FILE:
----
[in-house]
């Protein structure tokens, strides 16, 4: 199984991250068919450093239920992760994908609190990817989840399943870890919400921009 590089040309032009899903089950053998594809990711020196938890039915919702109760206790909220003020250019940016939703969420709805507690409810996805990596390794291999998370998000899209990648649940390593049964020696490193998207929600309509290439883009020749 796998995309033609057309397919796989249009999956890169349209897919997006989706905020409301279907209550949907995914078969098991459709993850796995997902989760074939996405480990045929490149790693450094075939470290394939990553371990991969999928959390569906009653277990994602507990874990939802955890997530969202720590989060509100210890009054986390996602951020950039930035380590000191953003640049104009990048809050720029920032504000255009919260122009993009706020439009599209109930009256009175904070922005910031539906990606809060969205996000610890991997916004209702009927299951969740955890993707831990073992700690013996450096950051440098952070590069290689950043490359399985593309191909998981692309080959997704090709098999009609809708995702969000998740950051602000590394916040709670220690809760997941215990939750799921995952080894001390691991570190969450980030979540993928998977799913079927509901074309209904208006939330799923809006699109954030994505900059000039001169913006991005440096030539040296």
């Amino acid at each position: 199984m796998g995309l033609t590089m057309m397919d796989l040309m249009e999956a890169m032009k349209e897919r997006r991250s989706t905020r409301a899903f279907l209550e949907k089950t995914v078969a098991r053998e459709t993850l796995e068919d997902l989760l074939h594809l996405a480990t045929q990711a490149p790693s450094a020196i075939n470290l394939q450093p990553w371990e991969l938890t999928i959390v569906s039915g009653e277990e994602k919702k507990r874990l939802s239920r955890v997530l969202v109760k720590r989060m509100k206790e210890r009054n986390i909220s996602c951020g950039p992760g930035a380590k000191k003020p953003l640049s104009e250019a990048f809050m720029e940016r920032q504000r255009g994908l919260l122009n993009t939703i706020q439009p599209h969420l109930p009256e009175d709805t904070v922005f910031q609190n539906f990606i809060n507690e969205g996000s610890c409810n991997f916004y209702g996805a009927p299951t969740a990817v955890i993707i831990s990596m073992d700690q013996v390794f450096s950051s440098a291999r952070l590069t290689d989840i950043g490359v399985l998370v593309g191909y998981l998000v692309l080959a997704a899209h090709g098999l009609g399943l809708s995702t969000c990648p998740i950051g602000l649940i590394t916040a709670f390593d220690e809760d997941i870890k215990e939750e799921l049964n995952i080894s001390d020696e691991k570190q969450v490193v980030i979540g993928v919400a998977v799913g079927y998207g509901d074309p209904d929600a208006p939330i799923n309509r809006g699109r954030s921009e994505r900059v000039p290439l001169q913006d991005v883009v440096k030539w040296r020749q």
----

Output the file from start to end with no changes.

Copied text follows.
[in-house]
């Protein structure tokens, strides 16, 4: 199984991250068919450093239920992760994908609190990817989840399943870890919400921009 590089040309032009899903089950053998594809990711020196938890039915919702109760206790909220003020250019940016939703969420709805507690409810996805990596390794291999998370998000899209990648649940390593049964020696490193998207929600309509290439883009020749 796998995309033609057309397919796989249009999956890169349209897919997006989706905020409301279907209550949907995914078969098991459709993850796995997902989760074939996405480990045929490149790693450094075939470290394939990553371990991969999928959390569906009653277990994602507990874990939802955890997530969202720590989060509100210890009054986390996602951020950039930035380590000191953003640049104009990048809050720029920032504000255009919260122009993009706020439009599209109930009256009175904070922005910031539906990606809060969205996000610890991997916004209702009927299951969740955890993707831990073992700690013996450096950051440098952070590069290689950043490359399985593309191909998981692309080959997704090709098999009609809708995702969000998740950051602000590394916040709670220690809760997941215990939750799921995952080894001390691991570190969450980030979540993928998977799913079927509901074309209904208006939330799923809006699109954030994505900059000039001169913006991005440096030539040296």
């Amino acid at each position: 199984m796998g995309l033609t590089m057309m397919d796989l040309m249009e999956a890169m032009k349209e897919r997006r991250s989706t905020r409301a899903f279907l209550e949907k089950t995914v078969a098991r053998e459709t993850l796995e068919d997902l989760l074939h594809l996405a480990t045929q990711a490149p790693s450094a020196i075939n470290l394939q450093p990553w371990e991969l938890t999928i959390v569906s039915g009653e277990e994602k919702k507990r874990l939802s239920r955890v997530l969202v109760k720590r989060m509100k206790e210890r009054n986390i909220s996602c951020g950039p992760g930035a380590k000191k003020p953003l640049s104009e250019a990048f809050m720029e940016r920032q504000r255009g994908l919260l122009n993009t939703i706020q439009p599209h969420l109930p009256e009175d709805t904070v922005f910031q609190n539906f990606i809060n507690e969205g996000s610890c409810n991997f916004y209702g996805a009927p299951t969740a990817v955890i993707i831990s990596m073992d700690q013996v390794f450096s950051s440098a291999r952070l590069t290689d989840i950043g490359v399985l998370v593309g191909y998981l998000v692309l080959a997704a899209h090709g098999l009609g399943l809708s995702t969000c990648p998740i950051g602000l649940i590394t916040a709670f390593d220690e809760d997941i870890k215990e939750e799921l049964n995952i080894s001390d020696e691991k570190q969450v490193v980030i979540g993928v919400a998977v799913g079927y998207g509901d074309p209904d929600a208006p939330i799923n309509r809006g699109r954030s921009e994505r900059v000039p290439l001169q913006d991005v883009v440096k030539w040296r020749q």